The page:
Over the years of performing in Cabaret nights and events we have established close relationships with our fellow cabaret artistes - the Cabaratti if you will - particularly in Glasgow where The Creative Martyrs currently reside. Hidden Doors festival in Edinburgh last year gave us the opportunity to devise and perform KABAKUNST and we asked various performers if they would like to be involved, thus the cast was formed. 

As for the young Comedian, we do not know him and wish he would leave us alone. 

How did you become interested in making performance?

The Creative Martyrs have been performing since 1883. We found ourselves on a stage - perhaps we were pushed on, perhaps we strided on purposefully, maybe we mistook it for a bar...
Since then we have been interested in making performance -  in order to sing songs, tell tales, satirise and reflect.  

We have been inspired by many of the cabaret acts we have met over the years and continue to hone our own act.

Was your process typical of the way that you make a performance?

We create shows through a combination of writing, devising, improvisation and material generated during live performing, so in this way KABAKUNST was typical, but in an other sense not, because of the involvement and input of the other performers.

We have written the show and directed people to do certain things at certain times but also the other performers were free to interpret aspects of the production according to their perspective - musicians have come up with their own accompaniment to the songs; the dancers have created their own routines and the film-makers their own material in response to our music, concepts and ideas.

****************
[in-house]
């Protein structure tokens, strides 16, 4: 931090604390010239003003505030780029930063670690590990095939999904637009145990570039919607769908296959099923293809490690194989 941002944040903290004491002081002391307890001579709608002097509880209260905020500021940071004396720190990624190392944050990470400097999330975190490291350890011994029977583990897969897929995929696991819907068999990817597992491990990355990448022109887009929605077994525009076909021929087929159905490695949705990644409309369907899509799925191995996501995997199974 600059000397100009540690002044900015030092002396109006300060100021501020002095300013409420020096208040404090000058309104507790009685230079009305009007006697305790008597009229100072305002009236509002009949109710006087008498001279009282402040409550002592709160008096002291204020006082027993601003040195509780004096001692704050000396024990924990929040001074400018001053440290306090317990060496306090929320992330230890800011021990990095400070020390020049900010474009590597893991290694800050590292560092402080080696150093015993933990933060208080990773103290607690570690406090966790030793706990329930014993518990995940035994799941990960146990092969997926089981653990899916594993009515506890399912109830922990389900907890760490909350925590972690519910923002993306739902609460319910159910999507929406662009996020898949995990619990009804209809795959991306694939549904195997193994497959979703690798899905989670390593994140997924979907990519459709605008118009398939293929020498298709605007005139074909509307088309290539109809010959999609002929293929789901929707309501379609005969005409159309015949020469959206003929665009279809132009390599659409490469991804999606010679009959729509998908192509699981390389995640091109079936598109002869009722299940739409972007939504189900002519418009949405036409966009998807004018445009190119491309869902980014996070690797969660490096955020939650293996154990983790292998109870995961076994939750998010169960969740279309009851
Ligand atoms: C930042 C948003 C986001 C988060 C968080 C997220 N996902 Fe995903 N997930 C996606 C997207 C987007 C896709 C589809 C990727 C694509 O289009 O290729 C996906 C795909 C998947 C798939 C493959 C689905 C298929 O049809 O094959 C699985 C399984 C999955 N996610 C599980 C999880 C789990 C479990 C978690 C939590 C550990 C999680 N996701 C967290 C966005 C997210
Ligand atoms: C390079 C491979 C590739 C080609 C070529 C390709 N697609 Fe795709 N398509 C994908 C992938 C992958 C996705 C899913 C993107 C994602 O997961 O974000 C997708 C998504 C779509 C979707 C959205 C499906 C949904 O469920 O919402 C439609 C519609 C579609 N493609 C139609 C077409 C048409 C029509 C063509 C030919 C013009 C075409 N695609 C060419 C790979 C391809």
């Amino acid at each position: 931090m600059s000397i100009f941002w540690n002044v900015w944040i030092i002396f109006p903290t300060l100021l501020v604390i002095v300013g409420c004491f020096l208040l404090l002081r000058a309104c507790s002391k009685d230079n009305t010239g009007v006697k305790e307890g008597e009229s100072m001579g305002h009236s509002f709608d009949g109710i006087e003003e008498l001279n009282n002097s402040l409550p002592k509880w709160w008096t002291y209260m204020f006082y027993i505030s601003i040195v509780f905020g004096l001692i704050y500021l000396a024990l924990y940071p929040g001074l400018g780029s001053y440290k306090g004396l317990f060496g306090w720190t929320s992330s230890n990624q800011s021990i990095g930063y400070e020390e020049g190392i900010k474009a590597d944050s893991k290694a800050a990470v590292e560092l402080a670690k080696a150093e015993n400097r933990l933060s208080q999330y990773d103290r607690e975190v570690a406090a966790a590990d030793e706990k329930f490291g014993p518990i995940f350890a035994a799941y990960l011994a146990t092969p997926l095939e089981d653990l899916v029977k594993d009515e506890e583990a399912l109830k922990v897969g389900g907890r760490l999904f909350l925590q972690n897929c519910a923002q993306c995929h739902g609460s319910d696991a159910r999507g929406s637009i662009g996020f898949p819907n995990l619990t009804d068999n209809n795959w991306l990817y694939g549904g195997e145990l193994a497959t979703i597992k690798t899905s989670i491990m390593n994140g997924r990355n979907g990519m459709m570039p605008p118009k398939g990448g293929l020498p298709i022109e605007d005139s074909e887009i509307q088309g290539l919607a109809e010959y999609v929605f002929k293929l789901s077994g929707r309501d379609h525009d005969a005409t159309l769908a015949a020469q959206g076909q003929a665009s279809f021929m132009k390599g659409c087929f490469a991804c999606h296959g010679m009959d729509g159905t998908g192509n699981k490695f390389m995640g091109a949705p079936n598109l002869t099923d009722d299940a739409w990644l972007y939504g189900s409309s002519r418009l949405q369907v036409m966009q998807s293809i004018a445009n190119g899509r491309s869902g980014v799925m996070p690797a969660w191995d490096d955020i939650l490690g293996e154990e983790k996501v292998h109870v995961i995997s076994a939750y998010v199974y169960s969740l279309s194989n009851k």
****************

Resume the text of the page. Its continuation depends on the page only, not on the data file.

What do you hope that the audience will experience?

An immersive cabaret experience - the feeling of actually being in the situation we present - of the baths being a temporary detention centre in an increasingly oppressive society but then finding themselves entertained by cabaret artistes who happen to be present...

What strategies did you consider towards shaping this audience experience?

From the moment the audience arrive they are made to feel they have been detained - various administrative duties are performed. The fact the audience will be in a disused swimming pool adds to this atmosphere. The audience also will not be seated in the usual way - adding to a discombobulating experience.

And we the performers will be interacting with and among the audience. And in time satirising the very situation we have theatrically created.

Do you see your work within any particular tradition?

We are particularly inspired by 1930s Weimar Republic cabaret but continue to develop our own take on cabaret, our own... schtick.

Are there any other questions that might help me to understand the meaning of dramaturgy for you in your work?

We are very interested in performing in and responding to different spaces - whether theatres, bars, fields, water-less swimming pools or abandoned warehouses - and shaping our performances and shows according to the particular space, and particular audience. 

We do not believe for example an abandoned warehouse should be then turned into a theatre - rather we prefer to perform in the space as it is (with some lights and technical aspects to enhance the show but in sympathy with the space).  

Thank you, and good night, for now...

Gustav and Jakob
The Creative Martyrs